Word comes from today's Nashville City Paper that First Baptist Church, Downtown (on Broadway) may be an unwilling candidate for relocation. The city has designs on expanding the convention center (an issue I don't have enough investment to take a stand on) and the 120-year-old church may stand in the way.
I've never attended FBC Downtown but, as long as I've known of it, it has been symbolic for me of the Civil Rights Movement. And its symbolic freight is not very positive. You see, author Will Campbell tells the story of Kelly Miller Smith, the renowned late Pastor of First Baptist Church, Capitol Hill (on James Robertson Parkway), who was one of the first black Nashvillians to send his six-year-old daughter to the "altar of integration," that is, to go with the first group of black children facing the angry white mobs in order to enroll in public school (but that's another story).
Pastor Smith, who basically hosted the Nashville arm of the Civil Rights Movement out of FBC, Capitol Hill, approached the Pastor of FBC, Downtown in the 1960s about bringing the two congregations together permanently under one church roof as a single, integrated, multi-racial congregation ministering to Nashville. He was politely but firmly rebuffed and told that it was better that the two churches fulfilled their two missions separately.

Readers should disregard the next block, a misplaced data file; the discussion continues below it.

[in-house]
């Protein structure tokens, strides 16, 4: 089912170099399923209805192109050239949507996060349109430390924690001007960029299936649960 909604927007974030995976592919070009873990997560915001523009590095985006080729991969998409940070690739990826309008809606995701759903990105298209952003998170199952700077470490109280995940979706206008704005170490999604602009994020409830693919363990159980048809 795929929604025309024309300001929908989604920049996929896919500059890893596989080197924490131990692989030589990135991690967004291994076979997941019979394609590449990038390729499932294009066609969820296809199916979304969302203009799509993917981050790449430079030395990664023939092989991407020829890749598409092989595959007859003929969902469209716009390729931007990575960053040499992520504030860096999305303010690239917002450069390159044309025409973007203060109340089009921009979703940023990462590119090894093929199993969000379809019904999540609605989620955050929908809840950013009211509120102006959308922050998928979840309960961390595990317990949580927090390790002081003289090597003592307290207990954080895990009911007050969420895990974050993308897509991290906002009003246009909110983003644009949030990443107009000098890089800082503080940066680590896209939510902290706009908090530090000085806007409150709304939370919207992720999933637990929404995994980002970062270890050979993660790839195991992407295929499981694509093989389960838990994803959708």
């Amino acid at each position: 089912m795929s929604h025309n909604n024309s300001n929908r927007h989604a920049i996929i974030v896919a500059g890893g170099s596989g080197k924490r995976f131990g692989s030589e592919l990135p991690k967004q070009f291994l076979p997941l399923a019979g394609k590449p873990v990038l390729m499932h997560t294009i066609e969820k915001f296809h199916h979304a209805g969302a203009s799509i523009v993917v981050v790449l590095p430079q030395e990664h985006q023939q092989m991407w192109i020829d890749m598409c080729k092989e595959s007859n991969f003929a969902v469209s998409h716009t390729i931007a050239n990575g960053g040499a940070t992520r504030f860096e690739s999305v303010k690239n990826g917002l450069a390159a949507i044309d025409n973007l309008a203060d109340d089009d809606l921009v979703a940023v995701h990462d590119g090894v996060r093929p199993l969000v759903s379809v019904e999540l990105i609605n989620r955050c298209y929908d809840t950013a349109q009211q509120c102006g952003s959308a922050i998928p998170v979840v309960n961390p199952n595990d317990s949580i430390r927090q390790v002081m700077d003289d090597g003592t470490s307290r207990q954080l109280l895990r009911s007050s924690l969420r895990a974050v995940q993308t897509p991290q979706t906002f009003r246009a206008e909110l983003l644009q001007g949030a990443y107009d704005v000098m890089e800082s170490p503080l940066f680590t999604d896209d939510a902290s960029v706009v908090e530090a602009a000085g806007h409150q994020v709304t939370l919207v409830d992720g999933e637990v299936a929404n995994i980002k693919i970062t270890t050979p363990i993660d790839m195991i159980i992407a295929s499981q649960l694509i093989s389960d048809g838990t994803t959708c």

So, I don't have much sympathy for FBC, Downtown--which pictures on their website show to be still exclusively lilly-white--because it stands a symbol to me of segregation and racial tension in the Civil Rights Era.
That may or may not be a fair treatment of today's FBC, Downtown, but I have a suggestion for the church leaders to overcome such negative stereotypes. Think of a possible relocation because of convention center expansion as a second chance to seize missed opportunities at racial reconciliation in the Downtown area. Have your Pastor contact the current Pastor of FBC, Capitol Hill and see if there is a chance to re-start talks that Kelly Miller Smith initiated toward the two congregations joining 40 years ago. If you have to relocate, why not look into available properties on James Robertson Parkway at or near FBC, Capitol Hill? If there aren't any currently available, go into re-location talks with Metro asking if real estate opportunities to join with FBC, Capitol Hill might be opened up from Metro's end.
Above all embrace re-location as a means of bringing together in faith what hatred had put asunder. That would go a long way to rescuing the reputations of southern white Baptists who choose to worship separately from the black fellowship. Kelly Miller Smith showed us that faith requires altar sacrifices; are white Baptists willing to sacrifice their pride of place on the altar of integration?